Birth announcement: The Los Angeles Register

In case you haven’t heard the news: The owners of my paper, the Orange County Register, launched a new paper this morning in Los Angeles.

My colleague, Register graphics editor Jeff Goertzen, stayed to the end last night. He tells us:

If newspapers are a dying industry, someone forgot to tell Eric Spitz and Aaron Kushner, co-owners of Freedom Publications, Inc. Because last night, they just launched their fourth newspaper in Southern California.

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And this one was huge…the Los Angeles Register, a four-section, 60-page daily that will take a spot in the kiosks right next to the Los Angeles Times.

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Last night’s launch was a nail biter. At midnight, the Dodgers went into extra innings and the presses at the Orange County Register building were on hold until we could get a final score to post in the paper.

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We were a small group of about 40 employees and invited guests, huddled around the control panel of the presses, checking our mobile devices for updates on the game.

At 12:15 the game ended and by 12:34 the presses began rolling out 30,000 copies of Los Angeles’ newest daily newspaper. ​

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Posing with fresh copies last night: OC Register editor Rob Curley, LA Register editor Ron Sylvester and co-owner Eric Spitz.

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One of the coolest things about today’s debut edition: Kareem Abdul-Jabbar wrote a column for our metro front about the quintessential movie about Los Angeles.

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That, by the way, was my one little contribution to today’s effort: I cut the background out of the little photo of Kareem.

Plus, today is Kareem’s 67th birthday. How nice that our new paper shares a birthday with him.

Reaction today via Facebook and Twitter has been fabulous. My favorite: This one by John T. Garcia of the Ventura County Star:

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Ha! Thanks much, John!

Today’s Focus page — which was previously a feature in the OC Register but has been exported to the Long Beach Register, the Riverside Press-Enterprise and, now, the LA Register — was created by our ace graphic artist Scott Brown:

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The actual anniversary of that turret explosion is Saturday. But a) We don’t have a Focus page on Saturdays, and b) We wanted something with a local angle for today’s papers. And the battleship Iowa is now a floating museum in San Pedro, in Los Angeles County.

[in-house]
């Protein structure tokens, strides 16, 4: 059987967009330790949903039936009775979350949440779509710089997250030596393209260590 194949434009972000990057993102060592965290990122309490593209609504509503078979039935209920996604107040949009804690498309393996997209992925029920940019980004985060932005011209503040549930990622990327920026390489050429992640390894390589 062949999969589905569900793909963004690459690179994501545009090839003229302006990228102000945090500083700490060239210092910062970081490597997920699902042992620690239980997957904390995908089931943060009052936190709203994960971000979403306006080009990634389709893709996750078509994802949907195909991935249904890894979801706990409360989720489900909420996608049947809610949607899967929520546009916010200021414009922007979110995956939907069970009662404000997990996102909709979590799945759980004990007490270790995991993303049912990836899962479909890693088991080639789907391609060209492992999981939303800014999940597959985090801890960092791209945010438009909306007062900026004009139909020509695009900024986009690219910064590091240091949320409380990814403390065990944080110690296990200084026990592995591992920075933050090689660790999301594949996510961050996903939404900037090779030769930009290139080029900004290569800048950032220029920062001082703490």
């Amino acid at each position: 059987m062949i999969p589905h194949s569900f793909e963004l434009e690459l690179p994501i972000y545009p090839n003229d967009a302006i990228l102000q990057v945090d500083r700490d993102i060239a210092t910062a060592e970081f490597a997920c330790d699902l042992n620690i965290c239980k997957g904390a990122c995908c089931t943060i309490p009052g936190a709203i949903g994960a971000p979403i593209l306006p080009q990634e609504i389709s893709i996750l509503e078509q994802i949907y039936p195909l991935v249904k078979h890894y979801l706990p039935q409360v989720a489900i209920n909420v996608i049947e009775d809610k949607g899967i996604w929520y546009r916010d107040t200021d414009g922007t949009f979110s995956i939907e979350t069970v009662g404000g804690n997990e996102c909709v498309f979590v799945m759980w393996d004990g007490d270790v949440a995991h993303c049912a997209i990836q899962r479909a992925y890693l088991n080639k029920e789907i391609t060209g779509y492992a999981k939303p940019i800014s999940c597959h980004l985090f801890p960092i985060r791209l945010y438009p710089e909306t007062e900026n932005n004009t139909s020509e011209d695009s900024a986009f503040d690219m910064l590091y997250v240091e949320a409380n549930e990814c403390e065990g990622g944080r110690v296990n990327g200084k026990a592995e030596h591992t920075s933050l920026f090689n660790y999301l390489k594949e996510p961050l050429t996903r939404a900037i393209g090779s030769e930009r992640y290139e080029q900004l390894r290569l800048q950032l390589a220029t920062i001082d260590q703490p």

But tomorrow’s page will be one of mine. And it, too, will have a local angle.

  • Find the Los Angeles Register‘s web site here.
  • Find the Facebook page here.
  • Find the Twitter feed here.

A cover montage made of crowdsourced photos

A couple of weeks ago, James A. Molnar of the Toledo Free Press Star shared his annual Opening Day baseball covers.

Now, he shares his crowdsourced 419 Day cover. Click for a larger look:

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The local area code in Toledo is 419, James tells us, so April 19 has now become a local holiday of sorts. He writes:

Toledo City Council officially recognized the celebratory day two years ago “to showcase Toledo, Ohio, foster civic pride, and to create an epicenter for an annual citywide celebration…”

When I was informed the story was going to be our Star cover, I wanted to do an area photo grid. We reached out to our Instagram followers and asked them to use #TFP419 and we would select our favorites to put on the cover.

The response was overwhelming. We had more than 140 photos to choose from 48 hours later.

Here’s the print version of the story…

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…and here’s a closeup of the key to the contributions for the cover montage.

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Go here to find the online version of the story.

A 2009 graduate of Marquette in Milwaukee, Wis., James served as a reporter, designer and then visual content editor for the student paper there, the Marquette Tribune.